A number of examples are provided to demonstrate the generation of a VGA-compatible video signal by the microcontroller:
Each one mostly demonstrates the same thing as the others, but certain implementation choices cause certain trade-offs to be made. Some of these are discussed below.
In investigating different techniques, the following observations have been made about the behaviour of the different VGA examples:
|DMA Channels||Horizontal Resolution||Picture Stability||Pixel Consistency||Scrolling Operational|
Here, picture stability is assessed with the CPU accessing RAM. In general, all of the approaches can provide stable pictures with limited RAM access loading. However, under load, the picture will stretch and ripple for all examples where picture stability is given as "No".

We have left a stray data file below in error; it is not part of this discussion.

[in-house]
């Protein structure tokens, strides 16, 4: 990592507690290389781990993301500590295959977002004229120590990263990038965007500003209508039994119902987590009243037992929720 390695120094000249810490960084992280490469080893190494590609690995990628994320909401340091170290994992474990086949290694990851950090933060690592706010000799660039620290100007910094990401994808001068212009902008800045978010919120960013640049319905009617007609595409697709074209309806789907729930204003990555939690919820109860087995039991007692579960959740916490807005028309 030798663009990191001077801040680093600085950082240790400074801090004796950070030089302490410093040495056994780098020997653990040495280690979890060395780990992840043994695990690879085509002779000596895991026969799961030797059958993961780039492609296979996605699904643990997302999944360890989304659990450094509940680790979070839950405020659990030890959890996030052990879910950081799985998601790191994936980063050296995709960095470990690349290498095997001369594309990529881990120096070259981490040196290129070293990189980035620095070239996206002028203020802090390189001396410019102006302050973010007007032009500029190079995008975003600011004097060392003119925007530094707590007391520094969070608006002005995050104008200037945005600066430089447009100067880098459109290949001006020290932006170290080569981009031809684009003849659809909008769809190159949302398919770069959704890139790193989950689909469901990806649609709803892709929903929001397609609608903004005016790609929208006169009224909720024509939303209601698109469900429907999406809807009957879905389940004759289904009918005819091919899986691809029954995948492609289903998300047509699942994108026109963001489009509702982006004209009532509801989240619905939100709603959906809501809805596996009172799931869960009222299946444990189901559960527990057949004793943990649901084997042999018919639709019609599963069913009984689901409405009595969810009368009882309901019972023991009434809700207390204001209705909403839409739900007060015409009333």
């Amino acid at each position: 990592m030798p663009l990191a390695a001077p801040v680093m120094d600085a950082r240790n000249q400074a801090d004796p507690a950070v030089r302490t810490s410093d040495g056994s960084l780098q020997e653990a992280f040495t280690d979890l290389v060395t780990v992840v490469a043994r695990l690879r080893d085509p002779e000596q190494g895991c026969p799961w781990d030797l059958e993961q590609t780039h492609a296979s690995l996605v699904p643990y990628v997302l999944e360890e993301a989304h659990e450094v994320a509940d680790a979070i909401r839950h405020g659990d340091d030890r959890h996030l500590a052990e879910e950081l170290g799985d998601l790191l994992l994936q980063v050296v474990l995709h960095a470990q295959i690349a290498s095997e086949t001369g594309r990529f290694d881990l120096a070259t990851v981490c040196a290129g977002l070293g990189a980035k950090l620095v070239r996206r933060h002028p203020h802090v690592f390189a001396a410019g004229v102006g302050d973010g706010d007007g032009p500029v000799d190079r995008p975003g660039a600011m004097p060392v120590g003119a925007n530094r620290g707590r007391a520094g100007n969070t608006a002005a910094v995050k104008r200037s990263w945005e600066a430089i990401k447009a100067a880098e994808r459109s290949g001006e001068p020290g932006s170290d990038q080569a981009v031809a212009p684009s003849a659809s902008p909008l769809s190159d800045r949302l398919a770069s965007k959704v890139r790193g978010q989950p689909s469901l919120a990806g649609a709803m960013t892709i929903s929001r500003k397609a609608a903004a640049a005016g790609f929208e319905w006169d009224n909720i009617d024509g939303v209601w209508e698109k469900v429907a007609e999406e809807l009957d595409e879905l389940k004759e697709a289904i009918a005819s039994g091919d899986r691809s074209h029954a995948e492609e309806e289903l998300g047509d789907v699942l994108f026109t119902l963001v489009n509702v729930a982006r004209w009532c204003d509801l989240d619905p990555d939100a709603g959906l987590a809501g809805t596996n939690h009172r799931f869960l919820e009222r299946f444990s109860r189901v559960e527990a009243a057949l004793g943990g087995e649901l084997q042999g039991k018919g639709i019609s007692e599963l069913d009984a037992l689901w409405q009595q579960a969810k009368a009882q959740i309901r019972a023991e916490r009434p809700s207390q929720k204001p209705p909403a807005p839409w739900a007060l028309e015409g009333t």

It should be noted that the vga-timer example employs two DMA channels, but this is only to maximise horizontal resolution. With a single channel, horizontal resolution is diminished still further in comparison to the other examples.
It would appear that two most viable approaches are the vga-cpu and vga-timer, if only because they produce consistently-sized pixels, retain picture stability under load, and provide operational horizontal scrolling. These approaches provide a tradeoff between performance (vga-timer being faster) and resolution (vga-cpu being better).